6. "When we just looked at the words crab and album, we knew that we heard our beating bass drum or the sound /b/. I want you to pick your mirror back up. Now repeat each word after me and look at your mouth in the mirror. Let's drag the words out. Say beat. [with students] bbbeeeaaattt. Did you see your mouth at the beginning of the word? Now, say crab. [with students] cccrrraaabbb. Did you see how your mouth made the same shape at the end of the word crab? Now, say album. [with students] aaallllbbbuuummm. Did you see how your mouth made the same shape in the middle of album as it made at the beginning of beat and end of crab. That is because we have the same phoneme in all three words but in different places. The /b/ phoneme can move around inside a word." Have students place their mirrors back on the corner of their desk.
7. "Now, we are going to search for our /b/ sound in different words. I will tell you two words. One word will have the /b/ sound, our beating drum. The other word will not. If you think the first word contained our sound, I want you to hold up one finger. If you think the second word contained our /b/ sound, I want you to hold up two fingers. We will do the first one together. Do you hear /b/ in bug or fly? Hold up your guess. It is in the first word bug. Listen to the word bbbug. bug. This time try it without my help. Do you hear /b/ in bike or skate? (bike) Small or big? (big) Top or tab? (tab) [If the students have trouble identifying the /b/ at the end, review the two choices as a class slowly.] Hub or tire? (hub) Get ready! The next few might be tricky. Really listen for our beating bass drum. Do you hear /b/ in chubby or skinny? (chubby) Snake or cobra? (cobra)"
8. Bring the students' attention to the board. Write the following words one at a time on the board. "Remember that we will use our lower case and upper case B to symbolize the /b/ sound. I will write a word on the board. I want you to tell me if the word has the /b/ sound. Remember that our letter B represents our beating drum. [Write bag.] Does this word have the /b/ sound? (Yes) Repeat the word after me. Make sure to beat your drum when you say the /b/ sound. Bag. [Write Billy.] Is there a /b/ sound, yes or no? (yes) Repeat after me Billy. [Write cat] Yes or no? (no) Say the word after me. Cat. I did not beat my drum. Did you? I do not hear a /b/ sound in the word cat. Let's try a couple more words. [Write dark.] Is there a /b/ sound in this word? (No. If students are confused, they could be mixing up the letter b and d. Repeat the saying for writing a b if students are confused.) Repeat after me. Dark. Did you beat your bass drum? Great job! I did not beat my drum either! One more word. [Write black.] Will we need to beat our bass drum for this word? (yes) Repeat after me. Black. Yes, I beat my bass drum!"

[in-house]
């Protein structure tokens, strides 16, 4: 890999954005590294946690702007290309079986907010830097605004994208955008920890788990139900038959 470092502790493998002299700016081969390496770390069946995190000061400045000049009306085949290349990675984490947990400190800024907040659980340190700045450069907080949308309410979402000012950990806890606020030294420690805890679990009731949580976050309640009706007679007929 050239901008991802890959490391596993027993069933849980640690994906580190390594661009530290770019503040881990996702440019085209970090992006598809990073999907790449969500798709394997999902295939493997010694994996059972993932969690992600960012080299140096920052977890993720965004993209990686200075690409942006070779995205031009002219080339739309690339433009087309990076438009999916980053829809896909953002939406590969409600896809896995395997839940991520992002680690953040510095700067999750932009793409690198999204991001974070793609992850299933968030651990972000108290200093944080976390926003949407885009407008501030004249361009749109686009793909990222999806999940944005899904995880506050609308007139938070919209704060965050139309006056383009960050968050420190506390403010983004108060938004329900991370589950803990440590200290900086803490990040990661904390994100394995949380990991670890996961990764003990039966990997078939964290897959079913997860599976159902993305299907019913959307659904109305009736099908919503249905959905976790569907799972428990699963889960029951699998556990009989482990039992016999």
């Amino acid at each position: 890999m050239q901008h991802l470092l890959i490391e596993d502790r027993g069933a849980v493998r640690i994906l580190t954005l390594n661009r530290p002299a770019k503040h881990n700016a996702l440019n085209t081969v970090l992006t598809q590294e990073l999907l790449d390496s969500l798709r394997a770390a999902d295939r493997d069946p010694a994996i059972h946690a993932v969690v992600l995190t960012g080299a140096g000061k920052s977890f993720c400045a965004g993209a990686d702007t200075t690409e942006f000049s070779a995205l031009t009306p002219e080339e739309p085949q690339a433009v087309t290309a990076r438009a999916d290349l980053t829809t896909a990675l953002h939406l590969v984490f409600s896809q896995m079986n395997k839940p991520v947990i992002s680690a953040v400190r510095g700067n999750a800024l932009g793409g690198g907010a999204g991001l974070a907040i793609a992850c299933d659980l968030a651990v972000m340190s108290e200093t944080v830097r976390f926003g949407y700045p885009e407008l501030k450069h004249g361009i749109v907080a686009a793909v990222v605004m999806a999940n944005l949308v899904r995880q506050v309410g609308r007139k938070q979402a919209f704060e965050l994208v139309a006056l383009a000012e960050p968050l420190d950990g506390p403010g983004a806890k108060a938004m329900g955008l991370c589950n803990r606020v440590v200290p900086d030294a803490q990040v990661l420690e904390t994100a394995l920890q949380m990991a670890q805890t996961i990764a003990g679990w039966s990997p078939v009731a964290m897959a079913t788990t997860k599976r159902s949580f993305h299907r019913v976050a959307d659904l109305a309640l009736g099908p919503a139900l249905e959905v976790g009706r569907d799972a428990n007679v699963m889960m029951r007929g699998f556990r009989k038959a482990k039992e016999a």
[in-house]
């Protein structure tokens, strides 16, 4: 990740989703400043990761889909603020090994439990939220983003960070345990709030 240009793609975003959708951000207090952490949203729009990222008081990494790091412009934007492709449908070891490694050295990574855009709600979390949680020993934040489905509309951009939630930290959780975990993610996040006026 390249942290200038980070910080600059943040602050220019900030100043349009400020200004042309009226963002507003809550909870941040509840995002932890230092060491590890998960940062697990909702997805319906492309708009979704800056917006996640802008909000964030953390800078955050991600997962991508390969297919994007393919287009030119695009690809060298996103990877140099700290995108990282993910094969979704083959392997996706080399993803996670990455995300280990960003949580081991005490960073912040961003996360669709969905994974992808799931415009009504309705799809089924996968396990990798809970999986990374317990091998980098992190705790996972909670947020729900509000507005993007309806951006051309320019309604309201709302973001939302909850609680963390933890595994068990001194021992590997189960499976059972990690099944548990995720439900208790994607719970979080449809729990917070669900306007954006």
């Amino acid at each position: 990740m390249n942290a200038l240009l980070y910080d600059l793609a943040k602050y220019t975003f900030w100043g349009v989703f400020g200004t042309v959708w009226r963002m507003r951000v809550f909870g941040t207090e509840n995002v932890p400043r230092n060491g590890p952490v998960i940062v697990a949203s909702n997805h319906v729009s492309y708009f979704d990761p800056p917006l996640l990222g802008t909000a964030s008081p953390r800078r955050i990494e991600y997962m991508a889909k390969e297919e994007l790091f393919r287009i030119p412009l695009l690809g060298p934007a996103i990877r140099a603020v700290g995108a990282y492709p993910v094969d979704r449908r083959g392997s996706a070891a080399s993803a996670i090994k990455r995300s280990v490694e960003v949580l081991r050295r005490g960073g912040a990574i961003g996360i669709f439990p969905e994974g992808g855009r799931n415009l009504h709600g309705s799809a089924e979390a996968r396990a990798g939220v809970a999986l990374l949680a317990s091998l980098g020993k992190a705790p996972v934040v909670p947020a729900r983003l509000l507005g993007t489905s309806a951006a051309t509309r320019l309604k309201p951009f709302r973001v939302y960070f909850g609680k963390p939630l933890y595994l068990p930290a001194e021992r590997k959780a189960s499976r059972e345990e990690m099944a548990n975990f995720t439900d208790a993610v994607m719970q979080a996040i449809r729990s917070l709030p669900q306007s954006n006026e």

9. Walk around and take up the mirrors from the students desks. "Today we formed our own beating and banging band of bass drummers! Now we are going to hear a story a bout a little pig that you might be familiar with. Her name is Olivia. We know Olivia and her wild imagination. Guess what Olivia is up to now! She formed her own band. She is make noises and sounds with everything! Let's listen to Olivia's story in the book Olivia Forms a Band. I want everyone to keep your ears open to see if Olivia made the same sound as us and our /b/ sound. Also, listen to the story and we will try to find words that have our /b/ sound. Does everyone have their bass drum ready? I want you to bang on your imaginary drum whenever you hear our /b/ sound! Remember to listen to Olivia's noises and the words in the story." Read the story Olivia Forms a Band. If students point out a word containing the /b/ sound, quickly write the word on the board. Stress the /b/ sound as you read the story, especially when it comes within or at the end of a word.
10. Have the students discuss different sounds that Olivia made in her band. Turn to the pages with the onomatopoeias and ask students to identify any sounds that reminded them of our bass drums. Review the words on the board. While repeating the words to students slowly, have the students beat their bass drums when they hear the /b/ sound.
11. For assessment, the students will complete a worksheet with different common pictures represented on the page. "Everyone needs to stay with the class while we complete this exercise. I might want to call a picture a different name that you might not have thought about. Listen closely. Circle the pictures that have a name that contains the /b/ sound in ANY place in the word. Remember our beating bass drum!" Name each picture for the students. Have a mixture of words that contain the /b/ sound and words that do not. Mix in words that have the b sound in the middle or at the end of the word.
- Murray, Bruce. The Reading Genie: Mouth Moves and Gestures for Phonemes. http://www.auburn.edu/academic/education/reading_genie/mouthmoves.html
- Murray, Bruce. How to Print Letters. CTRD3710 Handout Spring 2008.
- Byrne, B., & Fielding-Barnsley, R. (1990). Acquiring the alphabetic principle: A case for teaching recognition of phoneme identity. Journal of Educational Psychology, 82, 805-812.
- Capistrano School. http://www.empire.k12.ca.us/capistrano/Mike/capmusic/instruments/instruments.htm (Bass drum picture)
- Falconer, Ian. Olivia
Forms a Band. Atheneum: 2006. 50 pages.